Online Bible Commentary
A Balanced Life
Ecclesiastes 5:15 As he came from his mother's womb, naked shall he return, To go as he came; And he shall take nothing from his labor Which he may carry away in his hand. 16 And this also is a severe evil-- Just exactly as he came, so shall he go. And what profit has he who has labored for the wind? 17 All his days he also eats in darkness, And he has much sorrow and sickness and anger. 18 Here is what I have seen: It is good and fitting for one to eat and drink, and to enjoy the good of all his labor in which he toils under the sun all the days of his life which God gives him; for it is his heritage. 19 As for every man to whom God has given riches and wealth, and given him power to eat of it, to receive his heritage and rejoice in his labor--this is the gift of God. 20 For he will not dwell unduly on the days of his life, because God keeps him busy with the joy of his heart. (NKJV)
Solomon, son of David, was the king of Israel for some forty years from 970 B.C. until his death at the age of fifty-nine in 931 B.C. He wrote the book of Ecclesiastes likely near the end of his life, about 935 B.C.
Solomon, being the son of a king, had received the best education known to man at the time. He learned the best of human wisdom. He also was blessed by God with true wisdom, the wisdom from God. He was considered to be the wisest man ever to live.
In the preceding passage, Solomon wrote of those who have been blessed with wealth, but have decided to hoard their wealth instead of using it to do good. When this person dies he takes “nothing” with him (v. 15). This is a “severe evil”, a sin (v. 16). He leaves the world with no “profit” for all his hard work.
He could have stored up treasures in Heaven by doing good works with his money instead of hoarding it. That is his sin. He leaves this world with nothing and also does not have rewards awaiting him in Heaven, even if he gets there. That is the consequence of his sin.
Not only has he forfeited his rewards in Heaven, but he has also forfeited enjoyment of his life on earth. He has spent his days totally absorbed by his work. He has taken meals “in darkness”, as he gets home late at night and eats alone because he has either not taken the time to have a family or they have already gone to bed (v. 17a).
Not only that, he is susceptible to “much sorrow and sickness and anger” as he struggles to earn his wealth and even more so to hold on to his wealth (v. 17b). He has “sorrow” from broken and fractured relationships due to the demands of his work. He has “sickness” from working much too hard. He has “anger” from the stress of his work and the family that he has neglected.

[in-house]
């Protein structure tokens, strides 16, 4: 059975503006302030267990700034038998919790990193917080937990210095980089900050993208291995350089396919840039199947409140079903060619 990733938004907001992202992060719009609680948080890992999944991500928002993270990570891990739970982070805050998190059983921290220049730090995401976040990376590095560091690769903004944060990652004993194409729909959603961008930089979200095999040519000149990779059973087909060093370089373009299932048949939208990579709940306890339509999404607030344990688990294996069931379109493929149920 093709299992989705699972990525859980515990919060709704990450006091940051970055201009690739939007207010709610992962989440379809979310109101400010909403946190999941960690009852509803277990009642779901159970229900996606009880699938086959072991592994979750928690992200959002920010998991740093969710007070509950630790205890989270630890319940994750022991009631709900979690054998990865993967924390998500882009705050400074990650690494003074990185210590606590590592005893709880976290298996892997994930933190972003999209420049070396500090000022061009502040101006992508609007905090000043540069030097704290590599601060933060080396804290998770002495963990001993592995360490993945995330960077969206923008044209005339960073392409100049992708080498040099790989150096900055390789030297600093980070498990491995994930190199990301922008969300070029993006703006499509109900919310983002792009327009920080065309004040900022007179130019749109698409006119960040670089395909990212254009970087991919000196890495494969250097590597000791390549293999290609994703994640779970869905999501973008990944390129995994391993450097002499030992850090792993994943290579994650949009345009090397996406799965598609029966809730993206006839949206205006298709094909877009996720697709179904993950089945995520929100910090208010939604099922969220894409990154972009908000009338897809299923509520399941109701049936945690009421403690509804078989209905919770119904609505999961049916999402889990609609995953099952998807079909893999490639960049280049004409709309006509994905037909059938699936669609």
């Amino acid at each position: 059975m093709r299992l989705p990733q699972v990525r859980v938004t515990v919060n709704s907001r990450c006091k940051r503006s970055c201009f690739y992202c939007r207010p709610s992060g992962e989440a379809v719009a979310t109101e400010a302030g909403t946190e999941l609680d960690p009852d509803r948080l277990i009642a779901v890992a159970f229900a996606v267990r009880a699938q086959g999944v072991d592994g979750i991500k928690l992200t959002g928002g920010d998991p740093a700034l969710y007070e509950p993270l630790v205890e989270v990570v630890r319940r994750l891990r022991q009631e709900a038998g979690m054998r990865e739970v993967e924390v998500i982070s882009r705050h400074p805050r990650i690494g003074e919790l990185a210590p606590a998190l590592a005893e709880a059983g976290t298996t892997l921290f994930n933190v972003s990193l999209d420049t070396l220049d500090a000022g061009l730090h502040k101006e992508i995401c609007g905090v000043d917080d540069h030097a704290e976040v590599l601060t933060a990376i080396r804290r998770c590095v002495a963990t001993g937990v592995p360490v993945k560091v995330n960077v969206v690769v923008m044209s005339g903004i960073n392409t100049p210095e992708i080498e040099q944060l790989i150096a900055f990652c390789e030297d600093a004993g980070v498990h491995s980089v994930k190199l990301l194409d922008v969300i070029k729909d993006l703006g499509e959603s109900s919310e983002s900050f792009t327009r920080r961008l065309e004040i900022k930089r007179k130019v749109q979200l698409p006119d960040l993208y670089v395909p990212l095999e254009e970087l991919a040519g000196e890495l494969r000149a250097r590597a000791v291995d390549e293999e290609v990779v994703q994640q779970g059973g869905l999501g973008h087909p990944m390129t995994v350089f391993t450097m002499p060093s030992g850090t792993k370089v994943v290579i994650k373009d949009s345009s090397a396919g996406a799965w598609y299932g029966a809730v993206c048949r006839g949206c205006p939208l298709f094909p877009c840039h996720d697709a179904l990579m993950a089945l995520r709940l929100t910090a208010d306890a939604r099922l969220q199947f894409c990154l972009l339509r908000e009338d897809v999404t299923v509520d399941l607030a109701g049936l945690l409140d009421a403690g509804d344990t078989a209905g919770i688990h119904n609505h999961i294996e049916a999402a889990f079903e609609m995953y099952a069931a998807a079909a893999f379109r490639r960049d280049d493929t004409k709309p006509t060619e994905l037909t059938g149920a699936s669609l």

In his wisdom, Solomon concludes that it is better to live a balanced life. Man is better off if he takes time to “enjoy the good of all his labor”, the fruits of his labor (v. 18a). This is his “heritage”, his lot in life (v. 18b).
It is the “gift of God” to be given “riches and wealth”, the “power to eat of it”, “to receive his heritage”, and to “rejoice in his labor” (v. 19). It is a life where he enjoys his downtime with loved ones, and also his work.
He will not regret his life (v. 20a). He will be too busy enjoying the “joy of his heart” (v. 20b), a life full of satisfying free time and satisfying work.
A balanced life is one of balancing time between God, our family, and our work. First we should take time for our relationship with God. This involves church, daily prayer, and daily Bible reading. We should also take time for family activities and, of course, for work.
A balanced life is also one of balancing our resources, our money, between God, our family, and savings. It is not God’s will to hoard our money. Some is to be used to store up treasure in Heaven by giving to church or parachurch ministries such as this one. Some is to be used for family activities and needs. Some is to be used for savings, for a rainy day and retirement.
A balanced life is God’s gift to us. It is a life that we will not regret, in this life and in the one to come.